Muslims are not the problem, they are part of the solution
Irfan Thakar and Omar Ahamad feel misunderstood as Muslims in France. They are members of the Ahmadiyya Muslim Community in Saint-Prix, a northern suburb of Paris. As the imam, the 30-year-old Thakar regularly leads the prayer at the Moubarak mosque, which features a green-and-white carpet and large windows that let in lots of light.
"I am French," declared Thakar, sitting in a room adjacent to the prayer room and sipping a glass of multivitamin juice. "And, yet, I have to explain that over and over again to non-Muslims," he said. "Many people think Islam is incompatible with France – but that's simply not true."
Ahamad, sitting in an armchair next to him, nodded his approval. "We are being treated as if we belonged to a different nation, a different race," he said. "That's also due to the fact that the media only talks about Islam when there has been another terror attack."
They mention the speech President Emmanuel Macron gave in the suburb of Les Mureaux, just 30 kilometres west of Saint-Prix, in early October. "Macron talked about 'Islamist separatism' and said that Islam was in crisis," Thakar said. "How can he say something like that? That's highly stigmatising."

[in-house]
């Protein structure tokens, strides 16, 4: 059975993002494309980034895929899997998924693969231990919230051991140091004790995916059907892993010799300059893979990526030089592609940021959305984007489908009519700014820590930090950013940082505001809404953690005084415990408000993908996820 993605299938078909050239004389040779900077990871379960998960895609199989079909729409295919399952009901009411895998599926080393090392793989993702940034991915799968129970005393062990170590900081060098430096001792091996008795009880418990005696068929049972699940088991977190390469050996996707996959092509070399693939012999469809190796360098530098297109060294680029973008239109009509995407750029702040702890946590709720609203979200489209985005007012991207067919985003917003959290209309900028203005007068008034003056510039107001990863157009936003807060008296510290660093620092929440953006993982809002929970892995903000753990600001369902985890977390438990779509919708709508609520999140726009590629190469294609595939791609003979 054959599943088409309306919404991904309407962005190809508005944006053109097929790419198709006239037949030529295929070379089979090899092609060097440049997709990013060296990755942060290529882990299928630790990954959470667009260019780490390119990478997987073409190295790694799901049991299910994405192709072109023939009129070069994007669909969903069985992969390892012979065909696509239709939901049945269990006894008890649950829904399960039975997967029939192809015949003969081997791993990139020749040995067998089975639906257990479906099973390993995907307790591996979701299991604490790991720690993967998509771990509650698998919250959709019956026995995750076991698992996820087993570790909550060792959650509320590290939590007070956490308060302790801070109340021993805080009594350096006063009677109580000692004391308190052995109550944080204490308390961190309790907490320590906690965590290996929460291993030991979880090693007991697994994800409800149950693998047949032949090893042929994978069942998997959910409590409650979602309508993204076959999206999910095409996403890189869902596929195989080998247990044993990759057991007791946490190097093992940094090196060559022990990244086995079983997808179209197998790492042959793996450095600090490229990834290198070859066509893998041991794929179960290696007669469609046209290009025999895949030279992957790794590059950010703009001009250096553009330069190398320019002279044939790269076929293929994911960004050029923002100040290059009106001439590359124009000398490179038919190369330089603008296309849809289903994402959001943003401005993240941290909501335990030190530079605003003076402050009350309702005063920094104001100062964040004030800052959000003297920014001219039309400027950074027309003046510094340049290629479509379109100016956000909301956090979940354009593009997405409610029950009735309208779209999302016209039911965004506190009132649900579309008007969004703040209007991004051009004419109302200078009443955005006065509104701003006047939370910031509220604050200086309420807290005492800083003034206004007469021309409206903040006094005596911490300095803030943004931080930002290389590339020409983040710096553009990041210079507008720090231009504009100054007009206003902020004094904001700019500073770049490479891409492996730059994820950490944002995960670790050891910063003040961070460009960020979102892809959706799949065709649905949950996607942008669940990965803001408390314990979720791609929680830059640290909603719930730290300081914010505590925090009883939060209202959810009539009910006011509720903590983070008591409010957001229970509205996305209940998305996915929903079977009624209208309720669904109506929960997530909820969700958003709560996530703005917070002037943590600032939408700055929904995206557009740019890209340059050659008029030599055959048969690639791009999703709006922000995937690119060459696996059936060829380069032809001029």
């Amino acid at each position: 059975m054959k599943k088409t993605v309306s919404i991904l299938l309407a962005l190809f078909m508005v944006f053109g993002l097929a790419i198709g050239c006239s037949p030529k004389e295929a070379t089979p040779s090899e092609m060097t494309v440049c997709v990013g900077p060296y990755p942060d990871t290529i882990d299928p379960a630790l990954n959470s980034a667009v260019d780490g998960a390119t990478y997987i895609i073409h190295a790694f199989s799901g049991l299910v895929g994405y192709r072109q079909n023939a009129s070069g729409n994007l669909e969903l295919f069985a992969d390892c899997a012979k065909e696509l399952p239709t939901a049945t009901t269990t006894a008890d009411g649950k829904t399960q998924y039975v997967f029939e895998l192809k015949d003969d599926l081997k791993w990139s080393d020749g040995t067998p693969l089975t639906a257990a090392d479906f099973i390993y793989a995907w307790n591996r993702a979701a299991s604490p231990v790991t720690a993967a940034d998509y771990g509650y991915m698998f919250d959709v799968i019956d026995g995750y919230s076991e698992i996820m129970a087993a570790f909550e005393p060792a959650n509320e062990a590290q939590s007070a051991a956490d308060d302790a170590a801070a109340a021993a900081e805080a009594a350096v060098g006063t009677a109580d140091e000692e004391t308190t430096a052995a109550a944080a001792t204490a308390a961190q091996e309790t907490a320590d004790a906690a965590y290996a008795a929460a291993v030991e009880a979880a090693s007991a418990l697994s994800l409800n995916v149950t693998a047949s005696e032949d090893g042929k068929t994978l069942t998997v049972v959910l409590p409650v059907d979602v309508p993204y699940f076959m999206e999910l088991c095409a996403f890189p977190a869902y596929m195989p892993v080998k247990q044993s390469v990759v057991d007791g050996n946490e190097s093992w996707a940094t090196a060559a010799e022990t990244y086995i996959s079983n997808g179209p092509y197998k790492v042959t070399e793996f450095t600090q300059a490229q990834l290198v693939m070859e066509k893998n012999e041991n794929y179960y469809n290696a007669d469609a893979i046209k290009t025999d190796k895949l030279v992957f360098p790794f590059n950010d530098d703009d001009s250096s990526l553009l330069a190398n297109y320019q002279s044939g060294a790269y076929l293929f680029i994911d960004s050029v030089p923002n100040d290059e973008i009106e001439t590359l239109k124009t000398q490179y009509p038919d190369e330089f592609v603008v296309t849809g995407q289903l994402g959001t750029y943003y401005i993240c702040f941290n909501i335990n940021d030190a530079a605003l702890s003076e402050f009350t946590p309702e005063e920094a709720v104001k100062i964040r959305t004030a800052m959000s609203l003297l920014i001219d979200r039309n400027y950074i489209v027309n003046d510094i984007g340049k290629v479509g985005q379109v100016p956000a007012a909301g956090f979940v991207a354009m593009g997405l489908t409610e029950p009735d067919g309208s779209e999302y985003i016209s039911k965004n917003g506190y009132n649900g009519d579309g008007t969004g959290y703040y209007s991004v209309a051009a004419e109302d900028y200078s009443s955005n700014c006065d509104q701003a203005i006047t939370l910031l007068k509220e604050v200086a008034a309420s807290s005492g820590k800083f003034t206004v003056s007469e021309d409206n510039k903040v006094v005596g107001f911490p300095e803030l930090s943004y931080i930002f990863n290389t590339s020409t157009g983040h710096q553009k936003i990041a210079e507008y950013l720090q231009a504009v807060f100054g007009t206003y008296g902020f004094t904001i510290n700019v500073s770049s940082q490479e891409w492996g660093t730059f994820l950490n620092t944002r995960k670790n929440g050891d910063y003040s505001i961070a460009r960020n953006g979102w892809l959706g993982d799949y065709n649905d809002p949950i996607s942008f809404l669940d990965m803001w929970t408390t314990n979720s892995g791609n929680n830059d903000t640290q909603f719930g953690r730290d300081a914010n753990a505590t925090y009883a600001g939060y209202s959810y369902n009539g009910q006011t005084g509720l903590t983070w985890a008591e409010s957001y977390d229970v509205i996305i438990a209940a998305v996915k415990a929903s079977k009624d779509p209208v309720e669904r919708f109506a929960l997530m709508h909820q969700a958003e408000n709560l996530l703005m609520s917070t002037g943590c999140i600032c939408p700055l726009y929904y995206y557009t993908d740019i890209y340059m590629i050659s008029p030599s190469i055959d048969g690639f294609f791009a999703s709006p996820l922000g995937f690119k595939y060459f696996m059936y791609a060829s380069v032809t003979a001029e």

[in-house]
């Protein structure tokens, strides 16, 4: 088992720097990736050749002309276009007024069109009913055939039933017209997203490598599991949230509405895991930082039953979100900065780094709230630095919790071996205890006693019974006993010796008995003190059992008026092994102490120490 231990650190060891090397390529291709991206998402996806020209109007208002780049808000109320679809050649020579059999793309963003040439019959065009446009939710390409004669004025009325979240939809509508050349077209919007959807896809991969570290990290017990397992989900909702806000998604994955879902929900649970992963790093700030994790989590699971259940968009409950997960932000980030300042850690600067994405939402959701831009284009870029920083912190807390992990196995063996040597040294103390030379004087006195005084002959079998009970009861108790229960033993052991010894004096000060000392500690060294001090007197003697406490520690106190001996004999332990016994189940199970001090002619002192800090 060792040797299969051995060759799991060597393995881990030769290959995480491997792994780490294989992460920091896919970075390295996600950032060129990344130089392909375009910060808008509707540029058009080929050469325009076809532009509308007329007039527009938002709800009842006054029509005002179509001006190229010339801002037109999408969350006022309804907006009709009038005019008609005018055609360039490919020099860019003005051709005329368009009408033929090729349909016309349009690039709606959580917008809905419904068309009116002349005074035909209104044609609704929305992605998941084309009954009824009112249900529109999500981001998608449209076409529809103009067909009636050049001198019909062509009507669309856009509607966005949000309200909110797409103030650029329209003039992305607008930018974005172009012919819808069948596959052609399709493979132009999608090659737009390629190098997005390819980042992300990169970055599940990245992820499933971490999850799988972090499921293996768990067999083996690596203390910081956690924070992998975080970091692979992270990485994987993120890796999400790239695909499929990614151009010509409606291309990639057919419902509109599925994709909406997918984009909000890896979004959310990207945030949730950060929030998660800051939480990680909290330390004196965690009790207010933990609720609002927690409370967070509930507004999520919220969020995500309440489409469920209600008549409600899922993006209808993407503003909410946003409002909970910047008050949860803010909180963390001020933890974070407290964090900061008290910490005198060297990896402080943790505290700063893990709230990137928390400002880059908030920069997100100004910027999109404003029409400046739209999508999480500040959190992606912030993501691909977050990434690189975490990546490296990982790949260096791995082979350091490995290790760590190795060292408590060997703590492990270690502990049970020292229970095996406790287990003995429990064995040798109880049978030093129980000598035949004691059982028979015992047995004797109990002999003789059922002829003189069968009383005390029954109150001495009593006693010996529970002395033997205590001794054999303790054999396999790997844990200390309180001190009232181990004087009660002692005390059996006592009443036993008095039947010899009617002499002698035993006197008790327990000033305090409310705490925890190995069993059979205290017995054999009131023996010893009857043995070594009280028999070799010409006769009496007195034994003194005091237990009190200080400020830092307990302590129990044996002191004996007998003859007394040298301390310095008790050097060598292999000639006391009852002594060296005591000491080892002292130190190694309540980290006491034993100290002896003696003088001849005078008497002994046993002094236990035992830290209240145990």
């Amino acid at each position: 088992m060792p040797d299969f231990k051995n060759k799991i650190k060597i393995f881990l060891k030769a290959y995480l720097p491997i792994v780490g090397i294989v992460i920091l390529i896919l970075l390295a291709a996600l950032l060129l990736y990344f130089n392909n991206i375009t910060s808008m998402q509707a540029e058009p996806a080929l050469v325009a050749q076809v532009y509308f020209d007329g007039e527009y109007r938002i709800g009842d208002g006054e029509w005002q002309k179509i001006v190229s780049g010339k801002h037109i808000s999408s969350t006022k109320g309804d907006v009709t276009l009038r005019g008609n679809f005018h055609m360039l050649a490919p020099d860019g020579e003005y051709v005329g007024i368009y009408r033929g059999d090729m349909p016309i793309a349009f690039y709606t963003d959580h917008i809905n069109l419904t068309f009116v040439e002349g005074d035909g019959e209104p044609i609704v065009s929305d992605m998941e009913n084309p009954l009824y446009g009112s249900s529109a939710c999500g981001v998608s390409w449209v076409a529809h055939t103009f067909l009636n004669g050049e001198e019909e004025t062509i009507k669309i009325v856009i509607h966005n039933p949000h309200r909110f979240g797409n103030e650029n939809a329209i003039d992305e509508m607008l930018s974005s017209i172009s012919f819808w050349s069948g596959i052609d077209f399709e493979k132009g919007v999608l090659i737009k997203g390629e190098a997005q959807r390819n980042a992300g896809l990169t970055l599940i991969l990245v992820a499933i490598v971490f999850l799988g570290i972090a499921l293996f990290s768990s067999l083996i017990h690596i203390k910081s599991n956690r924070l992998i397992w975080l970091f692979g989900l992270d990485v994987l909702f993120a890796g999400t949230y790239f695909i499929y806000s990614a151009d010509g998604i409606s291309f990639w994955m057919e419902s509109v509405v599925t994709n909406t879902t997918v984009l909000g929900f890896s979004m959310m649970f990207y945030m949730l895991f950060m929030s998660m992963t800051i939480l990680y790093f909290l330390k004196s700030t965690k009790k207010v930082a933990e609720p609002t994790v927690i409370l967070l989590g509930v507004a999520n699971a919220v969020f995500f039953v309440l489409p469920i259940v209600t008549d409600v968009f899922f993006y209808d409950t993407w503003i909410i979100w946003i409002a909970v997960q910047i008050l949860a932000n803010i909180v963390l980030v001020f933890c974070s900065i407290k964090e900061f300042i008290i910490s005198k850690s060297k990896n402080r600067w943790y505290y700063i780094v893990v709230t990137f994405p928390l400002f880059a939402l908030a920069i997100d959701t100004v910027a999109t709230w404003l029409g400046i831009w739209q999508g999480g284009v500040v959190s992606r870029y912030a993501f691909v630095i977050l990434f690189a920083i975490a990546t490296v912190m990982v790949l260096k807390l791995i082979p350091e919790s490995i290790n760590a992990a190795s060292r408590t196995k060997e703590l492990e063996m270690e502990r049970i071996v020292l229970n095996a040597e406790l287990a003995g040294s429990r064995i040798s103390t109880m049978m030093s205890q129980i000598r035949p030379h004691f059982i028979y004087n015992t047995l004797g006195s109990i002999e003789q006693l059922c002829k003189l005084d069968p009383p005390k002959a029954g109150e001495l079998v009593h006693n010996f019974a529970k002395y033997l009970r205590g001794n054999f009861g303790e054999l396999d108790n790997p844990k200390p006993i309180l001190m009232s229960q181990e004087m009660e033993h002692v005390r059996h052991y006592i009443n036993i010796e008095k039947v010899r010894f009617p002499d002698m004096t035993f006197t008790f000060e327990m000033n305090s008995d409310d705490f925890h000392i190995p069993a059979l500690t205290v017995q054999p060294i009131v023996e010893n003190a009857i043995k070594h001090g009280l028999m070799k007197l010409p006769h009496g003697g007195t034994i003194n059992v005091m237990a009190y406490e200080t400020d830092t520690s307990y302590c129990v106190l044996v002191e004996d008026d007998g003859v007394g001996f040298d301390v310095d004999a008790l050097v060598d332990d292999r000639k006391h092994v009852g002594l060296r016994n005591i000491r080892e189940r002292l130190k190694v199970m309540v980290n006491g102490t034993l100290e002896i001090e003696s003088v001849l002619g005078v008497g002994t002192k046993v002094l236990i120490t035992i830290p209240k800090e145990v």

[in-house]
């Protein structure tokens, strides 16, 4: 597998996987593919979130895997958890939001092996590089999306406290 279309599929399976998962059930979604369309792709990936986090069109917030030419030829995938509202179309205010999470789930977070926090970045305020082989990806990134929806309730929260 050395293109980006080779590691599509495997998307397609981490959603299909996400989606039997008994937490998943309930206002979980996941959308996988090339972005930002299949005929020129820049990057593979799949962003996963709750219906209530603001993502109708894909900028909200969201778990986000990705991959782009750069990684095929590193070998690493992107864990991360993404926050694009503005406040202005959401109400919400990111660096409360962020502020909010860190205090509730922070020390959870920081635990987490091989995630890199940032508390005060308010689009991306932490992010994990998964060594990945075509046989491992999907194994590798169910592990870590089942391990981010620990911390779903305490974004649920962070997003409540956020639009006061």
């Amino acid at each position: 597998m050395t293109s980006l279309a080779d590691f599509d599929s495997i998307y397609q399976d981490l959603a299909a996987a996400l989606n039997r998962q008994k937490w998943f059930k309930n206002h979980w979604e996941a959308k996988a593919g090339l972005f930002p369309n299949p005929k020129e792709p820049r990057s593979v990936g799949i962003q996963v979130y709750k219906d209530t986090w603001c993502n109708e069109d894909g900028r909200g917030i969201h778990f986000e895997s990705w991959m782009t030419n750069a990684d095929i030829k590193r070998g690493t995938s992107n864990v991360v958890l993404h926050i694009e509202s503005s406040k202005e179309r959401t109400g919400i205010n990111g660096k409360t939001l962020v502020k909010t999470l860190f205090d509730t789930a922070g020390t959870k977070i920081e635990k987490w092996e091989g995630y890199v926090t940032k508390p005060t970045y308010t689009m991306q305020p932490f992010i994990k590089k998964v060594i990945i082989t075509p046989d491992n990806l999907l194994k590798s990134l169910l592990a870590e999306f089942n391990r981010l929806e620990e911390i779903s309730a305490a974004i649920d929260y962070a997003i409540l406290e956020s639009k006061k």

The alienation Thakar and Ahamad have felt is likely to increase should a series of new measures proposed by France's government pass.
Increased surveillance of Muslim associations and mosques
The proposed measures follow three recent terror attacks in France in which assailants killed a total of four people and severely injured two people in and around Paris and the southern city of Nice. The government has increased surveillance of about 50 Muslim associations and 75 mosques. France also intends to expel more than 200 non-citizens suspected of having been radicalised.
A bill that will be put before the French cabinet on Wednesday would increase surveillance of all mosques in France, as well as their financing, with the government also aiming to add more oversight to the training of imams. The draft law would also limit home-schooling, create new rules against online hate campaigns and permit imprisonment for intimidating public servants on religious grounds. The bill could reach Parliament in early 2021 and come into force a few months later.
Thakar and Ahamad are not opposed to surveillance of mosques and imams suspected of engaging in extremism. "It's in our interest to do something against these radical fanatics who have nothing to do with our vision of Islam," Ahamad said. "We also need to protect our own families against them."